Before the Matt Harvey blame game begins …

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Matt Harvey being shut down with a partially-torn UCL is awful, awful news. I know now the official line is that they will wait and see how it goes, think about rehab over surgery and all of that, but really: when was the last time a pitcher successfully rehabbed a torn-UCL? It seems like they always end up having surgery.

So, as we contemplate being without Matt Harvey for a year — and not to full strength until the beginning of the 2015 season — let’s talk about the blame game. Because you know people will be doing so soon.

Except, I’m struggling to think of who should get blame. We may hear sourced-reports about this later, but I can’t recall anyone with knowledge of Harvey’s health and condition saying that the Mets were mishandling him. Overworking him. Ignoring signs of fatigue.  His workload hasn’t gone up in dramatic fashion from one year to the next (which is part of the somewhat dubious “Verducci Effect” theory). He’s had a handful of outings this season where he began innings after already over 100 pitches and topped 120 a couple of times, but no one ever said that 100 pitches was some magic number. Indeed, smarter thinking these days is that you have to watch pitchers individually for signs of fatigue rather than arbitrarily assigning the same pitch count to a horse like Harvey as you might a slight curveball artist.

No, Harvey getting shut down and likely needing surgery doesn’t appear to be a matter of the Mets abusing Harvey or some awful mechanical flaw. It’s just a matter of pitching living to break your heart. Maybe someday there will be a viable theory that predicts and can help prevent elbow injuries in pitchers, but for now it just feels like chaos and sadness. A chaos and a sadness that seems to have visited Mets pitching prospects in disproportionate fashion over the years.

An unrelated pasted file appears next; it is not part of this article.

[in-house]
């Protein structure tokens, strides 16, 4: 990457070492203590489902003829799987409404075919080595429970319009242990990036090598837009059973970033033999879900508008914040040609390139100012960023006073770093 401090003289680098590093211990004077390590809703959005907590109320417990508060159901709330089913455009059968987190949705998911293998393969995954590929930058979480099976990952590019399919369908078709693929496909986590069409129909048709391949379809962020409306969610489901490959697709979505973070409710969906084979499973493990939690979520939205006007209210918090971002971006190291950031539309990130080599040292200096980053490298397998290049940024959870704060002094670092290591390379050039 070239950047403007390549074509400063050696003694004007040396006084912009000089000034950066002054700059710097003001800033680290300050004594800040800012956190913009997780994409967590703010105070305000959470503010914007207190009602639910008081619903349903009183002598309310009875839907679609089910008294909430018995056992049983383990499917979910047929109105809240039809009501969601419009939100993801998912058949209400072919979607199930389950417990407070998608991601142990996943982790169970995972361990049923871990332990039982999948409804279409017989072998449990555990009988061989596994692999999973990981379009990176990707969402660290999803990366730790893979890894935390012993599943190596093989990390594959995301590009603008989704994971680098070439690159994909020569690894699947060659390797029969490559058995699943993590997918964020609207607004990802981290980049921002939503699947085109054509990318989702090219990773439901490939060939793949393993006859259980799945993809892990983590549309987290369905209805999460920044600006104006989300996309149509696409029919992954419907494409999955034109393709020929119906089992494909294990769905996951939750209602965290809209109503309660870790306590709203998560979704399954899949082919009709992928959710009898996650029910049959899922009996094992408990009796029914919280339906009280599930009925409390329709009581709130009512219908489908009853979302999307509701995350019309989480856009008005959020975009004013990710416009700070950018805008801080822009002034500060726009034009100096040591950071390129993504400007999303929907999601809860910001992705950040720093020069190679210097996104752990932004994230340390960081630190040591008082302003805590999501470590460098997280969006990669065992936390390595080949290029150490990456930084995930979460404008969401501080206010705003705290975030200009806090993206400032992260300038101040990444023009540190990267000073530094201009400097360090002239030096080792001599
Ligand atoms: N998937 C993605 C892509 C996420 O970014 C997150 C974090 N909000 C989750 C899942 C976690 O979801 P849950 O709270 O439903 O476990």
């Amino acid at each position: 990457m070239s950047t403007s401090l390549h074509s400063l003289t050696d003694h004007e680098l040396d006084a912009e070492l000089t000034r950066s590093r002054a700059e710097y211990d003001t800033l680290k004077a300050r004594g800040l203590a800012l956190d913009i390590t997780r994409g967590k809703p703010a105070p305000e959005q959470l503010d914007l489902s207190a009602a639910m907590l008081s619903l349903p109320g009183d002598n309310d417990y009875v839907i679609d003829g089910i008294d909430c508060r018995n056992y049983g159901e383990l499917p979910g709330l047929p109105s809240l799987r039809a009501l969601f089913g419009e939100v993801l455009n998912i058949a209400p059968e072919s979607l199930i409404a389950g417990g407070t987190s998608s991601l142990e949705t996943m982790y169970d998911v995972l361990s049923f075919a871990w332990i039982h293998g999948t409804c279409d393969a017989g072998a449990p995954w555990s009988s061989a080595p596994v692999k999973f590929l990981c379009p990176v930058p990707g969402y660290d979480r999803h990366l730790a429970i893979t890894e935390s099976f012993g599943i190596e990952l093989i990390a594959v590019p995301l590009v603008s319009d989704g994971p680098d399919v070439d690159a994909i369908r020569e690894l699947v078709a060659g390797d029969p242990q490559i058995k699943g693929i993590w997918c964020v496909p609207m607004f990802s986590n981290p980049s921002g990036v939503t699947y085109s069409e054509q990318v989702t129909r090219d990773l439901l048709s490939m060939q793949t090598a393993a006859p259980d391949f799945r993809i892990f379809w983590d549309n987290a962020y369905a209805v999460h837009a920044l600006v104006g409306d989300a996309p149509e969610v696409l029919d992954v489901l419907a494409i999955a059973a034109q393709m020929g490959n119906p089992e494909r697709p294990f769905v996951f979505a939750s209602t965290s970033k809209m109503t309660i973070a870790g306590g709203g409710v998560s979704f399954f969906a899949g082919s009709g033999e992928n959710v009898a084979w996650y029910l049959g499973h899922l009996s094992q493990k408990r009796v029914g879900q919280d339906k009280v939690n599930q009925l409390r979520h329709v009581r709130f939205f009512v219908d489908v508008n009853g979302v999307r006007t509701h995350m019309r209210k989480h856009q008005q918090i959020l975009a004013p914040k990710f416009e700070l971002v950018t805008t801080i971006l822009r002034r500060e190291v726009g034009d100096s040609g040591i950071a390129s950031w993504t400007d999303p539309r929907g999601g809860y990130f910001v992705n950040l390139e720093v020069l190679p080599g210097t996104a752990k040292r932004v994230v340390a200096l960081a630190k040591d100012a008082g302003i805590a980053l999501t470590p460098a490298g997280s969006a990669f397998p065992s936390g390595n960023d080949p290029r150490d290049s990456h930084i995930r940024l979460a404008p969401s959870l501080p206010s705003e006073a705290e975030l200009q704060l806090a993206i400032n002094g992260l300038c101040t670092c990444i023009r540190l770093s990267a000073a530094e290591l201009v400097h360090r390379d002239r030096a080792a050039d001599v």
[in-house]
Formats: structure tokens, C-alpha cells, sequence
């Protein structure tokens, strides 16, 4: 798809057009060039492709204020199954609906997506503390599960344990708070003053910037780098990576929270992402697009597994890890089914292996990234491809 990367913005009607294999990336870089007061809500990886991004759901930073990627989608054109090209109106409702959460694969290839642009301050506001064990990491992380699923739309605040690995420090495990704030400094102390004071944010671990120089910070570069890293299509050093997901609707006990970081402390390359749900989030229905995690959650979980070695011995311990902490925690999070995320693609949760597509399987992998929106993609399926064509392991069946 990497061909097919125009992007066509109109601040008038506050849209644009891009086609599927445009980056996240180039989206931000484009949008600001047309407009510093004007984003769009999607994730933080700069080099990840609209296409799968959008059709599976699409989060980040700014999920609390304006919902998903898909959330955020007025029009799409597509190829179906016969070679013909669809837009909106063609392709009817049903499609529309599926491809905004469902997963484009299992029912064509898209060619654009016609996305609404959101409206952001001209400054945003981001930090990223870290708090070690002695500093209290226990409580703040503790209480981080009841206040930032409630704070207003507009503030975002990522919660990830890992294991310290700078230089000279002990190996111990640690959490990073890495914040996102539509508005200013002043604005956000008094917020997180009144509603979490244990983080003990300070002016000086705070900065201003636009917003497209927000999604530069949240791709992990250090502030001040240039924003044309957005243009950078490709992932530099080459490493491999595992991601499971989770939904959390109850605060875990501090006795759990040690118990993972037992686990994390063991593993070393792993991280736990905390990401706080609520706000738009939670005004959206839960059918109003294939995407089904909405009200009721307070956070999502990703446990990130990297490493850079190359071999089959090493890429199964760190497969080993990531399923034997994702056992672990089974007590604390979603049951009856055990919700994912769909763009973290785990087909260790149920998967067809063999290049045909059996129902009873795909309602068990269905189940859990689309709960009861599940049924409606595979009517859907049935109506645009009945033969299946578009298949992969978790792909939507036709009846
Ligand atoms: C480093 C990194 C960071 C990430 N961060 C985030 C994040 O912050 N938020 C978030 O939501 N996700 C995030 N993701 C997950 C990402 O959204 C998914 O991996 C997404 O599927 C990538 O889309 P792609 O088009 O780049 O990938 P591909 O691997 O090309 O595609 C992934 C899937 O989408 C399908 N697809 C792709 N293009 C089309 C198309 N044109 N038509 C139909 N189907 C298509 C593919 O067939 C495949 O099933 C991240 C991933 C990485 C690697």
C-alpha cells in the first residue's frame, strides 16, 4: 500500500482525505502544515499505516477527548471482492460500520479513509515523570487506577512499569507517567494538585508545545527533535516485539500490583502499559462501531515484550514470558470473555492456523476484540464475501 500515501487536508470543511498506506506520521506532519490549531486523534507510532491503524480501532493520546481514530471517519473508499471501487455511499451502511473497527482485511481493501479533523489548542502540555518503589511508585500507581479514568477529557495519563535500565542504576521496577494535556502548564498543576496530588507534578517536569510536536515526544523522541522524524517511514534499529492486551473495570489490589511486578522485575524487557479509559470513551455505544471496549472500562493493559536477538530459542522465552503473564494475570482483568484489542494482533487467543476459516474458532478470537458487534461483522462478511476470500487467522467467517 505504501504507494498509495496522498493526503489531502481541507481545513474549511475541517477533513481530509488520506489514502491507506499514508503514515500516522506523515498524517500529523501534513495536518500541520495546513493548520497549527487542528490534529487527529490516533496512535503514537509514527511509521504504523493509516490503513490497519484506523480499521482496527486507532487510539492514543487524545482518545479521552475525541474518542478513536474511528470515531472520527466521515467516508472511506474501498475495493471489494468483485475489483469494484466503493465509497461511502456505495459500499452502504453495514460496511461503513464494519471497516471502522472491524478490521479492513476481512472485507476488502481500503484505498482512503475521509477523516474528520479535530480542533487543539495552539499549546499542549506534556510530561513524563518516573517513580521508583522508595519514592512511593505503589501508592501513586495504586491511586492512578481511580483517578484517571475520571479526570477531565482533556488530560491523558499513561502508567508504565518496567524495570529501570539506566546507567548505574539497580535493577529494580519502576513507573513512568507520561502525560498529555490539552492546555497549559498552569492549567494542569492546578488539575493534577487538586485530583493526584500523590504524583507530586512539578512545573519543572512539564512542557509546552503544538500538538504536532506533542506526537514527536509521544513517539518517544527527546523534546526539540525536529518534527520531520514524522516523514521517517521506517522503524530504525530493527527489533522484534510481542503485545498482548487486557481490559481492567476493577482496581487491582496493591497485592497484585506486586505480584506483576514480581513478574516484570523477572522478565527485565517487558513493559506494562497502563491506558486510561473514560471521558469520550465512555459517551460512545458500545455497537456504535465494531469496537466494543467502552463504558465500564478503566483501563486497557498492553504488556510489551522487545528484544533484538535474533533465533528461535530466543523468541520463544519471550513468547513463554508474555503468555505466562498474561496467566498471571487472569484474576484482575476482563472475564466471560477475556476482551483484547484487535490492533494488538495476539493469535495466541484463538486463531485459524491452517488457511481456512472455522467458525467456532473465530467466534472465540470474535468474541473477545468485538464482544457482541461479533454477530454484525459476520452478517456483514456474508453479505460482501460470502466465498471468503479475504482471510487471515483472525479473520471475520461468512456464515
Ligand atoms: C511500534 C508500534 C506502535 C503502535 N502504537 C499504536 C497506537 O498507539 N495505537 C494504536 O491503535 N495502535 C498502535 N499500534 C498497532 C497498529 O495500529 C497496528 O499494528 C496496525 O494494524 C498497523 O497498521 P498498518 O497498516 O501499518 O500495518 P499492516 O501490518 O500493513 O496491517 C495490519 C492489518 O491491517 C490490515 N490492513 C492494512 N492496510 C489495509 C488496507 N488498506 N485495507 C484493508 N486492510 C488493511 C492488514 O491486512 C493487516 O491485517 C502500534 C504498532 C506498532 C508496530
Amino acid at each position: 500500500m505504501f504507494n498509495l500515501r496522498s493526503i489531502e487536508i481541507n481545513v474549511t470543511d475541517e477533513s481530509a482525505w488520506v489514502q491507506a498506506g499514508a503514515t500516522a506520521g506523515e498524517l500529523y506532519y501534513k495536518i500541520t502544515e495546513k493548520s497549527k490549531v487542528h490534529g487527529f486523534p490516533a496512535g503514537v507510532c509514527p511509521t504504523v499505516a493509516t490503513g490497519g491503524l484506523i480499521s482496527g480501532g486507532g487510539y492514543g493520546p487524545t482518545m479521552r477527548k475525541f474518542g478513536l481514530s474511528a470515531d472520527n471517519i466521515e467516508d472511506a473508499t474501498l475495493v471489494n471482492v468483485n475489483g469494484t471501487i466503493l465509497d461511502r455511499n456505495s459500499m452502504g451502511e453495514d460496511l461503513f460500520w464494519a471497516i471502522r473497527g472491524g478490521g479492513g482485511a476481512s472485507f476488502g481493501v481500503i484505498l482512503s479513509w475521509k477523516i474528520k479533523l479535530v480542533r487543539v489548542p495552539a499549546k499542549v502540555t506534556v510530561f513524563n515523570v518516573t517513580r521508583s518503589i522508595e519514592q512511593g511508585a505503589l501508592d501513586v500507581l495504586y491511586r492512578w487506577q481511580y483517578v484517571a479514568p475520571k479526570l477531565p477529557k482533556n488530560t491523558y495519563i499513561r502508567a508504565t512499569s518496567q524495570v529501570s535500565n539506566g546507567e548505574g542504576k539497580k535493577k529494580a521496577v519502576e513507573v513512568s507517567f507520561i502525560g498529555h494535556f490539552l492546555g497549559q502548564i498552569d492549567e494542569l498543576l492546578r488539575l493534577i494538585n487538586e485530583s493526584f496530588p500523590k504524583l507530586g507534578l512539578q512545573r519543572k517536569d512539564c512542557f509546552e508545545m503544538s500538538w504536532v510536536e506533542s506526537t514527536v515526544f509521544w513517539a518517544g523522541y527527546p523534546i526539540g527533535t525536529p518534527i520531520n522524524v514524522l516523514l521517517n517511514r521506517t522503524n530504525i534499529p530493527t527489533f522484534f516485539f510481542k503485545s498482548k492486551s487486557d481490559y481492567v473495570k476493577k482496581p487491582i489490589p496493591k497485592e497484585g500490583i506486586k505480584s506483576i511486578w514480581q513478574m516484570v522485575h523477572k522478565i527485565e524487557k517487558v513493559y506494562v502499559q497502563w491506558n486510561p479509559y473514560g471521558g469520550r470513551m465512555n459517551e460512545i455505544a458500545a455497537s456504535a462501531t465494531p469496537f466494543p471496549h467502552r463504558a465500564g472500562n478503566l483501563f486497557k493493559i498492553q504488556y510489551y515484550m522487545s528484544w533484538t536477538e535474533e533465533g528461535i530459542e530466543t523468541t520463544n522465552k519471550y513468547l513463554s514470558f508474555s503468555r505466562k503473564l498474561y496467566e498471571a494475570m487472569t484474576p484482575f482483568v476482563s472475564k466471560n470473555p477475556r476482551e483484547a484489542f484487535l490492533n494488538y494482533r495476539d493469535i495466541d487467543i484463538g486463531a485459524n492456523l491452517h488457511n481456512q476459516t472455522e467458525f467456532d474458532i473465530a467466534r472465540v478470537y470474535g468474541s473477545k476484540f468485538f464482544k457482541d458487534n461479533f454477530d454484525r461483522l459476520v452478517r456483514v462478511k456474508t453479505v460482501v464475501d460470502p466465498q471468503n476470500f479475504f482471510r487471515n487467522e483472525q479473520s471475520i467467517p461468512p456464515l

Mike Moustakas sets Royals single-season record with 37th home run

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Royals third baseman Mike Moustakas belted his 37th home run on Wednesday evening, setting a new club record for homers in a single season. Moustakas had been tied with Steve Balboni, who hit 36 home runs in 1985.

The home run came on a 2-0, 82 MPH slider from Blue Jays reliever Carlos Ramirez, boosting the Royals’ lead to 13-0 in the top of the sixth inning.

Moustakas, 29, entered the night batting .271/.313/.523 with 82 RBI and 71 runs scored in 560 plate appearances.

Chris Sale records his 300th strikeout this season

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Red Sox starter Chris Sale recorded his 300th strikeout of the 2017 season on Wednesday night against the Orioles. The momentous occasion occurred with two outs in the eighth inning. Facing Ryan Flaherty, Sale threw a slider that caught the strike zone low and inside for called strike three.

Sale and Clayton Kershaw (2015) are the only pitchers to strikeout 300-plus batters in a season in the last 15 years. Curt Schilling and Randy Johnson accomplished the feat in 2002, and Johnson also did it in 2001 and 2000. Pedro Martinez had been the only other Red Sox pitcher to have a 300-strikeout season.

Through eight scoreless innings, Sale limited the Orioles to four hits with no walks and 13 strikeouts. The Red Sox offense gave him plenty of run support. Mookie Betts and Devin Marrero each hit two-run home runs in the fourth. Hanley Ramirez added a two-run double in the sixth and Dustin Pedroia hit a two-run double of his own in the eighth to make it 8-0.